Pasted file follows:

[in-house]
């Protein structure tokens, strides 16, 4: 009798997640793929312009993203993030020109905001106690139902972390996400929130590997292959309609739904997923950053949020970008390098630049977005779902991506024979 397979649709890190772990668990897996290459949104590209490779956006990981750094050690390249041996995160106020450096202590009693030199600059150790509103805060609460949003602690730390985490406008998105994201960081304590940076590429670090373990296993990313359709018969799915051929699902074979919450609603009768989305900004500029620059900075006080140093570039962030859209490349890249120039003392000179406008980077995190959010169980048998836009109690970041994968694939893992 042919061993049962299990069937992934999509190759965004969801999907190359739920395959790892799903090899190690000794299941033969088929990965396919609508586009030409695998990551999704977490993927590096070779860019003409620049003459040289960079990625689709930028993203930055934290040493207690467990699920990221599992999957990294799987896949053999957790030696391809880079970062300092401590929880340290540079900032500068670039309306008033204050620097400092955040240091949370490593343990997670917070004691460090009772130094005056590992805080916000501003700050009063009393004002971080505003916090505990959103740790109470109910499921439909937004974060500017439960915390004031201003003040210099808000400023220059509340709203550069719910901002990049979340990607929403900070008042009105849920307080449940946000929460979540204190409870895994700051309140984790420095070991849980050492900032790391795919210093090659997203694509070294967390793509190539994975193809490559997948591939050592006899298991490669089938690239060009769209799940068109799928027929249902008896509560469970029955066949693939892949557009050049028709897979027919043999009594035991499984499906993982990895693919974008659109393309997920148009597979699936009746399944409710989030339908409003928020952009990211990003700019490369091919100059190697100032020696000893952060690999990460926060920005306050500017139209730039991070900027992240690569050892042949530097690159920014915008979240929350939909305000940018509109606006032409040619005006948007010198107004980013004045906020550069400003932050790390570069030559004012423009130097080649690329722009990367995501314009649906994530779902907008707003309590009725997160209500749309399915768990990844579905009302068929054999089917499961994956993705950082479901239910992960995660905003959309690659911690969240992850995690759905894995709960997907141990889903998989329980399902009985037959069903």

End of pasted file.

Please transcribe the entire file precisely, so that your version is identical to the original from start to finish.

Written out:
[in-house]
């Protein structure tokens, strides 16, 4: 009798997640793929312009993203993030020109905001106690139902972390996400929130590997292959309609739904997923950053949020970008390098630049977005779902991506024979 397979649709890190772990668990897996290459949104590209490779956006990981750094050690390249041996995160106020450096202590009693030199600059150790509103805060609460949003602690730390985490406008998105994201960081304590940076590429670090373990296993990313359709018969799915051929699902074979919450609603009768989305900004500029620059900075006080140093570039962030859209490349890249120039003392000179406008980077995190959010169980048998836009109690970041994968694939893992 042919061993049962299990069937992934999509190759965004969801999907190359739920395959790892799903090899190690000794299941033969088929990965396919609508586009030409695998990551999704977490993927590096070779860019003409620049003459040289960079990625689709930028993203930055934290040493207690467990699920990221599992999957990294799987896949053999957790030696391809880079970062300092401590929880340290540079900032500068670039309306008033204050620097400092955040240091949370490593343990997670917070004691460090009772130094005056590992805080916000501003700050009063009393004002971080505003916090505990959103740790109470109910499921439909937004974060500017439960915390004031201003003040210099808000400023220059509340709203550069719910901002990049979340990607929403900070008042009105849920307080449940946000929460979540204190409870895994700051309140984790420095070991849980050492900032790391795919210093090659997203694509070294967390793509190539994975193809490559997948591939050592006899298991490669089938690239060009769209799940068109799928027929249902008896509560469970029955066949693939892949557009050049028709897979027919043999009594035991499984499906993982990895693919974008659109393309997920148009597979699936009746399944409710989030339908409003928020952009990211990003700019490369091919100059190697100032020696000893952060690999990460926060920005306050500017139209730039991070900027992240690569050892042949530097690159920014915008979240929350939909305000940018509109606006032409040619005006948007010198107004980013004045906020550069400003932050790390570069030559004012423009130097080649690329722009990367995501314009649906994530779902907008707003309590009725997160209500749309399915768990990844579905009302068929054999089917499961994956993705950082479901239910992960995660905003959309690659911690969240992850995690759905894995709960997907141990889903998989329980399902009985037959069903």